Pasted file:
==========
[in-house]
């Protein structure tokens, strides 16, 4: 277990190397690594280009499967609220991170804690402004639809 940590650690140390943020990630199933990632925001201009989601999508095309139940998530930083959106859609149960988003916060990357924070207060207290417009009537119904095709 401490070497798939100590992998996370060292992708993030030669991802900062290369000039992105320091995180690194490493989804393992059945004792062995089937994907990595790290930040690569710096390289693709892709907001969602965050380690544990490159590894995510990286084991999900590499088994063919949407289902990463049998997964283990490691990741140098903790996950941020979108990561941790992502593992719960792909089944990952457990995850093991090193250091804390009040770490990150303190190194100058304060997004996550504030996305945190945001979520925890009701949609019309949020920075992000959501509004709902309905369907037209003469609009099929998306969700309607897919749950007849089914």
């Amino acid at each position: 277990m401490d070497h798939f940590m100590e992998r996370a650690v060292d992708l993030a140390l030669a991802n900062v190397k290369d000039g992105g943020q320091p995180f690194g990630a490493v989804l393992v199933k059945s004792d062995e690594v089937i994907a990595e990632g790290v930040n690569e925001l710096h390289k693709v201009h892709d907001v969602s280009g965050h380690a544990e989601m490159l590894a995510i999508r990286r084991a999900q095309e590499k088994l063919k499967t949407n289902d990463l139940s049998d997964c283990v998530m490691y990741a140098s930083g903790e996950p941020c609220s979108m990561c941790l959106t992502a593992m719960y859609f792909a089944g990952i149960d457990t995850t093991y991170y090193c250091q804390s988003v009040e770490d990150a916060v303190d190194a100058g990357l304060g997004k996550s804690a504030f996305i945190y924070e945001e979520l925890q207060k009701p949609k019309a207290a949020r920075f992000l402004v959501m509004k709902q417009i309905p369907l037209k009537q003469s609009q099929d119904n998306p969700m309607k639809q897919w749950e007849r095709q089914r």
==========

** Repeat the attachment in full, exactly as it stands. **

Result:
[in-house]
């Protein structure tokens, strides 16, 4: 277990190397690594280009499967609220991170804690402004639809 940590650690140390943020990630199933990632925001201009989601999508095309139940998530930083959106859609149960988003916060990357924070207060207290417009009537119904095709 401490070497798939100590992998996370060292992708993030030669991802900062290369000039992105320091995180690194490493989804393992059945004792062995089937994907990595790290930040690569710096390289693709892709907001969602965050380690544990490159590894995510990286084991999900590499088994063919949407289902990463049998997964283990490691990741140098903790996950941020979108990561941790992502593992719960792909089944990952457990995850093991090193250091804390009040770490990150303190190194100058304060997004996550504030996305945190945001979520925890009701949609019309949020920075992000959501509004709902309905369907037209003469609009099929998306969700309607897919749950007849089914």
């Amino acid at each position: 277990m401490d070497h798939f940590m100590e992998r996370a650690v060292d992708l993030a140390l030669a991802n900062v190397k290369d000039g992105g943020q320091p995180f690194g990630a490493v989804l393992v199933k059945s004792d062995e690594v089937i994907a990595e990632g790290v930040n690569e925001l710096h390289k693709v201009h892709d907001v969602s280009g965050h380690a544990e989601m490159l590894a995510i999508r990286r084991a999900q095309e590499k088994l063919k499967t949407n289902d990463l139940s049998d997964c283990v998530m490691y990741a140098s930083g903790e996950p941020c609220s979108m990561c941790l959106t992502a593992m719960y859609f792909a089944g990952i149960d457990t995850t093991y991170y090193c250091q804390s988003v009040e770490d990150a916060v303190d190194a100058g990357l304060g997004k996550s804690a504030f996305i945190y924070e945001e979520l925890q207060k009701p949609k019309a207290a949020r920075f992000l402004v959501m509004k709902q417009i309905p369907l037209k009537q003469s609009q099929d119904n998306p969700m309607k639809q897919w749950e007849r095709q089914r």